Nonprofits addressing homelessness and substance abuse in Williamson County will receive over $2 million in American Rescue Plan Act funding.

The Williamson County Commissioners Court approved the funding at a May 23 meeting for Mobile Loaves & Fishes, Family Eldercare and Yellow House Foundation. Nonprofit representatives say the funding addresses an increased need for their services as Williamson County grows.

“Go make a difference and save more lives,” County Judge Bill Gravell said after passing the three items.

The breakdownMobile Loaves & Fishes, a homeless ministry based in Austin, will use the $1.4 million to expand its permanent, affordable housing development Community First! Village. The funding will go toward Phase 3 of the 51-acre community, covering infrastructure costs and the construction of 500 homes.

Before voting to approve the measure, Gravell said Mobile Loaves & Fishes was doing “perhaps the most significant work in America when it comes to homelessness.”

Family Eldercare will receive $600,000 to connect homeless individuals to housing and provide supportive services like case management at Community First! Village. Alan Graham, founder and CEO of Mobile Loaves & Fishes, said a longtime partnership with Family Eldercare has allowed the community to provide better support for its residents.

“Housing alone will never solve homelessness; the community will,” Graham said. “The marriage of this partnership with Family Eldercare is a perfect example of that.”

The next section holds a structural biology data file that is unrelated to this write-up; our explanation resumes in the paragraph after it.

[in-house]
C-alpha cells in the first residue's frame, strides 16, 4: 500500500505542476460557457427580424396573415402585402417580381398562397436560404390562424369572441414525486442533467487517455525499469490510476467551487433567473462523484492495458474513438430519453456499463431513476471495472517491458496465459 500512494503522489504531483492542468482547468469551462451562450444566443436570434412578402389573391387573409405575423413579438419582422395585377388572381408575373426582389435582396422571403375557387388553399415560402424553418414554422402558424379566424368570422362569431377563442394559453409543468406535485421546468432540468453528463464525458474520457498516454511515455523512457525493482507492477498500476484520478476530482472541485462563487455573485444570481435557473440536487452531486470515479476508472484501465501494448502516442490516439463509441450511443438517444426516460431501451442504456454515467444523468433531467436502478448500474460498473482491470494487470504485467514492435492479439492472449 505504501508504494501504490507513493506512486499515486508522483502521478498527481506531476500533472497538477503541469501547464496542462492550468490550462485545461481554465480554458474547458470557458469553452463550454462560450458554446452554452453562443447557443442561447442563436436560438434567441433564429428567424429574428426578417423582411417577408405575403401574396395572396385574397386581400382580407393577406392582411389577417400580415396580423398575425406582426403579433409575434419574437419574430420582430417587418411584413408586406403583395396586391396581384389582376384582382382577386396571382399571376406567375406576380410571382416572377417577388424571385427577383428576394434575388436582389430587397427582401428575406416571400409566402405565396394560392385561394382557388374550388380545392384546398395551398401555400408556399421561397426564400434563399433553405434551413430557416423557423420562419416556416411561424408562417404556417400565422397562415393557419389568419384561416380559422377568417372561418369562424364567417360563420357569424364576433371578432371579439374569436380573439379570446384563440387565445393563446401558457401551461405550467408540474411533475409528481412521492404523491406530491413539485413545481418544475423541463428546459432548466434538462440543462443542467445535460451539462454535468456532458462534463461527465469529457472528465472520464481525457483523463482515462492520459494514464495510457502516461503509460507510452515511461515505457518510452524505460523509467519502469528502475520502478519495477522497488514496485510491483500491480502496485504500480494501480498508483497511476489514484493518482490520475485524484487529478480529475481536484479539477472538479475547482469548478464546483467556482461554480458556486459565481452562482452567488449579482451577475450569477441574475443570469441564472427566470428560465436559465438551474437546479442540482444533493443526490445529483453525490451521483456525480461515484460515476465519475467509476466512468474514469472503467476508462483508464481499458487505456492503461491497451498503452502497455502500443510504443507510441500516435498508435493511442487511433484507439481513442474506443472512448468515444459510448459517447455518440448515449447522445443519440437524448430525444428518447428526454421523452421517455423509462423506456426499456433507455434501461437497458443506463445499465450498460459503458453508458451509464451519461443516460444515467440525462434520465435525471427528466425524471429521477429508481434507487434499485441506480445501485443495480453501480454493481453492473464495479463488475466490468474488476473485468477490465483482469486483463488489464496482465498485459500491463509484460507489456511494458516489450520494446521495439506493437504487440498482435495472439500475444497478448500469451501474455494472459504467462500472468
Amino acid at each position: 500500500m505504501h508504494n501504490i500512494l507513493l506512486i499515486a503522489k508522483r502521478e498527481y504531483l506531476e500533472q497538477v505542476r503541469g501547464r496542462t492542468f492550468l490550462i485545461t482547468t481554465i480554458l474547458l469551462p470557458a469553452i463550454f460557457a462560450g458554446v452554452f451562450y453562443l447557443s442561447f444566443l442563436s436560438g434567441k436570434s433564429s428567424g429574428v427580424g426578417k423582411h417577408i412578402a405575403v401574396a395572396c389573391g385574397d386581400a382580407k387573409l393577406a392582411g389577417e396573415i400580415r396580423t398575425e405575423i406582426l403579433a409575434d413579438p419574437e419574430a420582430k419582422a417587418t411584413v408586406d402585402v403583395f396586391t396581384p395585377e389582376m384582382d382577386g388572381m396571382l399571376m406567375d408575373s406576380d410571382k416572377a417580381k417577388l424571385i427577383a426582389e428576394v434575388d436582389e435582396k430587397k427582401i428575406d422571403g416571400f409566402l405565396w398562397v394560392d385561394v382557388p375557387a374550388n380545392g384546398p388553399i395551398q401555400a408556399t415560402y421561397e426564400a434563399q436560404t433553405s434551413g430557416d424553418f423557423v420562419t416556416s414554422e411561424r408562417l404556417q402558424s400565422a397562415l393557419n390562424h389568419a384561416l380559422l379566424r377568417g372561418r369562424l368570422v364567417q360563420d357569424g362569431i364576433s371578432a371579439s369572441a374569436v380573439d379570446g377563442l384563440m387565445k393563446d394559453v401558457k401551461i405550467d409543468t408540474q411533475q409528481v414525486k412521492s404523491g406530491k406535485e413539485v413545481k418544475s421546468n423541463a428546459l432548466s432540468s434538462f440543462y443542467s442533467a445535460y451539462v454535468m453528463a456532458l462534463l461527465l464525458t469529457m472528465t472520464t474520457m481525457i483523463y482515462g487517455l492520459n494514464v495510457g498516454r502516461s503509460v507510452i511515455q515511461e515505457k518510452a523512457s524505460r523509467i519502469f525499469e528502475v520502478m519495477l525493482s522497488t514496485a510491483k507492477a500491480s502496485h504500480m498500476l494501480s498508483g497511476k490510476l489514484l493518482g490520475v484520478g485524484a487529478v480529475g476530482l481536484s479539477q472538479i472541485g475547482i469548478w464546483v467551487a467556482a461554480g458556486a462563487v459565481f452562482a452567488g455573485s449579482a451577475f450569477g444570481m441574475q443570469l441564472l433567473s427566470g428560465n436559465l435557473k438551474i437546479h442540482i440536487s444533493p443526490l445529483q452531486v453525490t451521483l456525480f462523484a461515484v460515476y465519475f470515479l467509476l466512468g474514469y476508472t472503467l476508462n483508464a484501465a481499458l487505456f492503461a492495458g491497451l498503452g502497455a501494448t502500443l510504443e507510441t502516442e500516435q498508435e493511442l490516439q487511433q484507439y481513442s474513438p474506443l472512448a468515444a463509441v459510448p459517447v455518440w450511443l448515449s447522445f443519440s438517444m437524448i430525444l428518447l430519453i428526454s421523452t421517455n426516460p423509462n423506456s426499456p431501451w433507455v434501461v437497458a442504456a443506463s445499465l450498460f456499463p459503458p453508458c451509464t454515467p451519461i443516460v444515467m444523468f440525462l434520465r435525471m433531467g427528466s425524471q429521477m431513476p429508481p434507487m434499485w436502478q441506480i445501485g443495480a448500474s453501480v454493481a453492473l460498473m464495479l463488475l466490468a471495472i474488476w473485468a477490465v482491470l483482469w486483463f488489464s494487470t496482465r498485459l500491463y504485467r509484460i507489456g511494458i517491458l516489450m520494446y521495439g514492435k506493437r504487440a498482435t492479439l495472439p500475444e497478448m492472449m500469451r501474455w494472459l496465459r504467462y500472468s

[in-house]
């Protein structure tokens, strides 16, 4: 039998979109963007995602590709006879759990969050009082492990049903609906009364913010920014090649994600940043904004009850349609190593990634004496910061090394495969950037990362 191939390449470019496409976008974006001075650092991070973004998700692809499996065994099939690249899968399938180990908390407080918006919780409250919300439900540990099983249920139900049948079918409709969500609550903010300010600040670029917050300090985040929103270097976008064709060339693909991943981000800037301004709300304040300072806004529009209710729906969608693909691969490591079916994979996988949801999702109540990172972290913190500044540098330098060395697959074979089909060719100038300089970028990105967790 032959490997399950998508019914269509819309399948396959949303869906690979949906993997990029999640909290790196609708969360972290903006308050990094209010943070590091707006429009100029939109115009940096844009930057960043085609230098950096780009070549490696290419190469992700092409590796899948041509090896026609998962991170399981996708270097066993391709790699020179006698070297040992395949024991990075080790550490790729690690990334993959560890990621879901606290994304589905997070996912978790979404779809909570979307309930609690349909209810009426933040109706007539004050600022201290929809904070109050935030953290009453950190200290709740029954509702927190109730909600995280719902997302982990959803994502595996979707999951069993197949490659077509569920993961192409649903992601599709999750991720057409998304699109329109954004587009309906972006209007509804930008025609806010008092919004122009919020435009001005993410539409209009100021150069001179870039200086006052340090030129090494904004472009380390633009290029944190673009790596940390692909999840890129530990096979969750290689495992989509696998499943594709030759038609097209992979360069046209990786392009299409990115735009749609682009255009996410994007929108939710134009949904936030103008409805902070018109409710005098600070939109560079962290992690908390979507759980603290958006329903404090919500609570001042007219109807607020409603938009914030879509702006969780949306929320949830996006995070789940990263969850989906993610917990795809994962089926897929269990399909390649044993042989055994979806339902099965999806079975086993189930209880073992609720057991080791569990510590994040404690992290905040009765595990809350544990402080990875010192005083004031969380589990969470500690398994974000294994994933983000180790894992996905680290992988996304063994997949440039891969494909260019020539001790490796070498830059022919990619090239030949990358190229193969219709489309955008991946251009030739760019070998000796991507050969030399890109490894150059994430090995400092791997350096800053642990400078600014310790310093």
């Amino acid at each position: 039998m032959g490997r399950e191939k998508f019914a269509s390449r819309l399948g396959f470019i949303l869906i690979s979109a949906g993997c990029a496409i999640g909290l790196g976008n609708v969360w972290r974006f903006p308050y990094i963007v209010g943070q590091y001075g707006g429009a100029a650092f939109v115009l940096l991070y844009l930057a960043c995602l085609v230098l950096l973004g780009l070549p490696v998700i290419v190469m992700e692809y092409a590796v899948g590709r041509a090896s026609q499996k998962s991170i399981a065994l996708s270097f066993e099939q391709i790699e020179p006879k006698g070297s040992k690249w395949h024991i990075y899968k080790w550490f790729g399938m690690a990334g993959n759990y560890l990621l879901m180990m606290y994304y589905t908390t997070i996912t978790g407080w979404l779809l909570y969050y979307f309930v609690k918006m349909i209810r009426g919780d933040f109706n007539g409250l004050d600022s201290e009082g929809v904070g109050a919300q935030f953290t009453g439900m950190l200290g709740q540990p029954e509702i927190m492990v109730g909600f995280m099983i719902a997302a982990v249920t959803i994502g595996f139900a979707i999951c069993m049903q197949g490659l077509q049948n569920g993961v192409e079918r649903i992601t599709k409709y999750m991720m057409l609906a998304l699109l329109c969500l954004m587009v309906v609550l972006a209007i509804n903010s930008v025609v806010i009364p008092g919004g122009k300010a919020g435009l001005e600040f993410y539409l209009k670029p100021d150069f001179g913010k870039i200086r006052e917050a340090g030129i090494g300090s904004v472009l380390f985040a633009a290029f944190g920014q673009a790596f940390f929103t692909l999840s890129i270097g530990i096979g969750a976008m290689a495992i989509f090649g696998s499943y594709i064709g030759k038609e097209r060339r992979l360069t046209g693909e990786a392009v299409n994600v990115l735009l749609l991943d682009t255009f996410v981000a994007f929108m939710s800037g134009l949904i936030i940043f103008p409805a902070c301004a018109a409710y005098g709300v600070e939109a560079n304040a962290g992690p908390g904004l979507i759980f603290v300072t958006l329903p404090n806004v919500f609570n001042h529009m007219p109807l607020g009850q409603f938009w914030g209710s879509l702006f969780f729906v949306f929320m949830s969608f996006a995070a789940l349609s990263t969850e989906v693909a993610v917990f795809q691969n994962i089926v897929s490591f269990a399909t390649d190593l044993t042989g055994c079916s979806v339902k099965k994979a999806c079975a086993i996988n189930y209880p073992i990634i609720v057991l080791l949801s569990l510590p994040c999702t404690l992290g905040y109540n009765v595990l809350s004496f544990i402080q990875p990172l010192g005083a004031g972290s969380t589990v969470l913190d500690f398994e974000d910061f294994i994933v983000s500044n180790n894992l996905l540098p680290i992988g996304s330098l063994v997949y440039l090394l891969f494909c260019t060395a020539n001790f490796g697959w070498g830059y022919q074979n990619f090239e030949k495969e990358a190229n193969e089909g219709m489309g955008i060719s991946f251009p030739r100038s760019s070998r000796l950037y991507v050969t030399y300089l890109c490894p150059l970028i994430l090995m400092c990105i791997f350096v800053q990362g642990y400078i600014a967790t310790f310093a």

Yellow House Foundation, an alcohol and substance abuse recovery nonprofit in Cedar Park, will use its $300,000 in funding to cover transitional costs as it moves from its current, temporary location to a new space in Leander. The facility has been under construction since January and is expected to open in January 2024, said Hal Cromwell, a board member who coordinates fundraising.

Cromwell said the new ARPA funding is critical as the volunteer-run organization continues to grow with over 3,000 people attending Yellow House Foundation meetings each month.

“This helps us bridge the gap [until] we're in our new home and self-sustaining,” Cromwell said.

The big picture

Both Graham and Cromwell said they’ve seen an increase in the number of people they serve as Williamson County’s population expands. From 2020 to 2022, the county’s population grew by 10%, according to the U.S. census.

“I wish it weren't the case, but as the population grows, so grows addiction and alcoholism,” Cromwell said. “The resources, they’re not growing.”

A 2023 point-in-time count recorded 96 people experiencing homelessness in the county, compared to only 12 individuals in 2020, according to Texas Homeless Network.

“I think you’re going to see more of this in the future unless we really put the right tools in the tool box that are gonna help us mitigate,” Graham said about homelessness in Central Texas.

When it comes to homelessness, Precinct 2 Commissioner Cynthia Long said the commissioners recognize that some organizations are “much better equipped to address the challenge than government.”

“This is an example of government partnering with private organizations, nonprofit organizations, to do great things,” Graham said. “That’s what we’re excited about."